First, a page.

Amazon is a seemingly ubiquitous presence in New York neighborhoods. Just about everywhere you look, you’ll find a package or truck bearing the company’s name and logo. Surprisingly, however, many of the delivery vehicles on the road that don’t bear this branding are also part of the Amazon delivery system. One victim of a crash with one of these contracted vehicles believes that Amazon algorithms are responsible for the accident that left the man unable to use his arms or legs.
Amazon won’t accept liability for accidents caused by contracted companies
Being struck by a commercial vehicle can be life-altering. Motor vehicle accidents like these can cause debilitating and disfiguring injuries, traumatic brain injury and more. In the case of one man, an Amazon order delivery was being transported by Harper Logistics, LLC. It’s but one of the many companies that deliver Amazon packages. However, Amazon asserts that it’s not legally responsible for the accident given that the man was not struck by one of the company’s own trucks.
Amazon algorithms lie at the heart of Harper Logistics’ trucking operations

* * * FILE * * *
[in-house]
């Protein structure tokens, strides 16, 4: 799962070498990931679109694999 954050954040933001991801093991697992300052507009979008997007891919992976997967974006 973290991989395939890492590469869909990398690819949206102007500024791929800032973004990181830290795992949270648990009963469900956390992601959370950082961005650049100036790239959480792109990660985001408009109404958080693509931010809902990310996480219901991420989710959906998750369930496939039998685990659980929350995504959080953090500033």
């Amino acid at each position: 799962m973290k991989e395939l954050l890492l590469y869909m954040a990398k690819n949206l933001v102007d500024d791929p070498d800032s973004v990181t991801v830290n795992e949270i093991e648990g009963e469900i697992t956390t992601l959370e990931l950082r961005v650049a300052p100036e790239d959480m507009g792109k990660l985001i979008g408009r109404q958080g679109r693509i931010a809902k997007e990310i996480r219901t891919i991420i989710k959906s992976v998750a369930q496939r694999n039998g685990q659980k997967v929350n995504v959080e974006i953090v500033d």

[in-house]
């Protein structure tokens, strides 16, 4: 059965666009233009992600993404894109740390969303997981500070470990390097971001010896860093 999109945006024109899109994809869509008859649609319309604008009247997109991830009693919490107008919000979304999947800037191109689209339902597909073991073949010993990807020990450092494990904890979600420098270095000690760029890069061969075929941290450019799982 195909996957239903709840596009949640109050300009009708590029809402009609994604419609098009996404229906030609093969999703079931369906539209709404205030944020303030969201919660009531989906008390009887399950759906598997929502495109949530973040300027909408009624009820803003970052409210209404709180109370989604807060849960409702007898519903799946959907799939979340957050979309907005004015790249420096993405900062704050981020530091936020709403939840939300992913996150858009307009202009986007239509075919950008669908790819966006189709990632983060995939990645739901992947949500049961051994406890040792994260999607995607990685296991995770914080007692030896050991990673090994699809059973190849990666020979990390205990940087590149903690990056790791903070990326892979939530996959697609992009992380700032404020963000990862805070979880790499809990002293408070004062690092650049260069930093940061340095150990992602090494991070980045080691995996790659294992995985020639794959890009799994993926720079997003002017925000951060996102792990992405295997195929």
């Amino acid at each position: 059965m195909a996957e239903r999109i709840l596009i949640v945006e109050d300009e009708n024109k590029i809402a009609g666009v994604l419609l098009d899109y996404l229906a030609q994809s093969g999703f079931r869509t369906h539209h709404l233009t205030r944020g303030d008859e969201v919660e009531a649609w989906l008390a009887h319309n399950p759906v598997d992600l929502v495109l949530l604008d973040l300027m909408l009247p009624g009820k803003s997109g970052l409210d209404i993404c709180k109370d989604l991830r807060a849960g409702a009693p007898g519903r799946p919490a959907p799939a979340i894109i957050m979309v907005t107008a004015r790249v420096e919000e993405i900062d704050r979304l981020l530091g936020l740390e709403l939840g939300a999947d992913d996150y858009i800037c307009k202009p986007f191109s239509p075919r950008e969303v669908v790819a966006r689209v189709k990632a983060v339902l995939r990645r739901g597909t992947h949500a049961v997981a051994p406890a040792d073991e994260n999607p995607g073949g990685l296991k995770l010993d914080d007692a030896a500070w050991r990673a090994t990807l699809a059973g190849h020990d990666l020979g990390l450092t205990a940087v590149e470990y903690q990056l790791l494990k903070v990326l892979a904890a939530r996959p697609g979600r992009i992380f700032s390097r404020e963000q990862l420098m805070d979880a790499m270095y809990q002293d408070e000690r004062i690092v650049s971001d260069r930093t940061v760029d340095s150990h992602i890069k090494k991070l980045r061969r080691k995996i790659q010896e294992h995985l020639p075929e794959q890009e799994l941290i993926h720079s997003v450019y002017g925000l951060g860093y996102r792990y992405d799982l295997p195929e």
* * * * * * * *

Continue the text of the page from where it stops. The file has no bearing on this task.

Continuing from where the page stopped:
The man’s attorney is building a case on the fact that the delivery operations of Harper Logistics, LLC are driven by Amazon’s own algorithms. The devices and software that Amazon uses for third-party delivery services management play a key role in controlling the actions of the drivers that support fulfillment needs. This includes directing hiring and firing decisions and determining how many packages must be delivered to avoid penalties.
In-vehicle tracking by Amazon technologies is extensive. Among some of the factors that Amazon tracking software detects are:
- Braking and acceleration
- Seat belt use
- Mobile phone use
- Signs of driver fatigue
The man’s attorney maintains that Amazon is hyper-aware of third-party drivers and ultimately in control of many of their driving decisions. In addition, the attorney claims that Amazon maintains incredibly unrealistic delivery expectations.
Seeking compensation after an accident
Facing large companies like Amazon is incredibly challenging for victims who have sustained serious and potentially permanent physical injuries. The approach in this case attempts to draw a clear line between third-party fulfillment companies that work for Amazon and the Amazon algorithms and technologies that control their driving decisions. If successful, this case might bring an end to Amazon’s long-running avoidance of liability.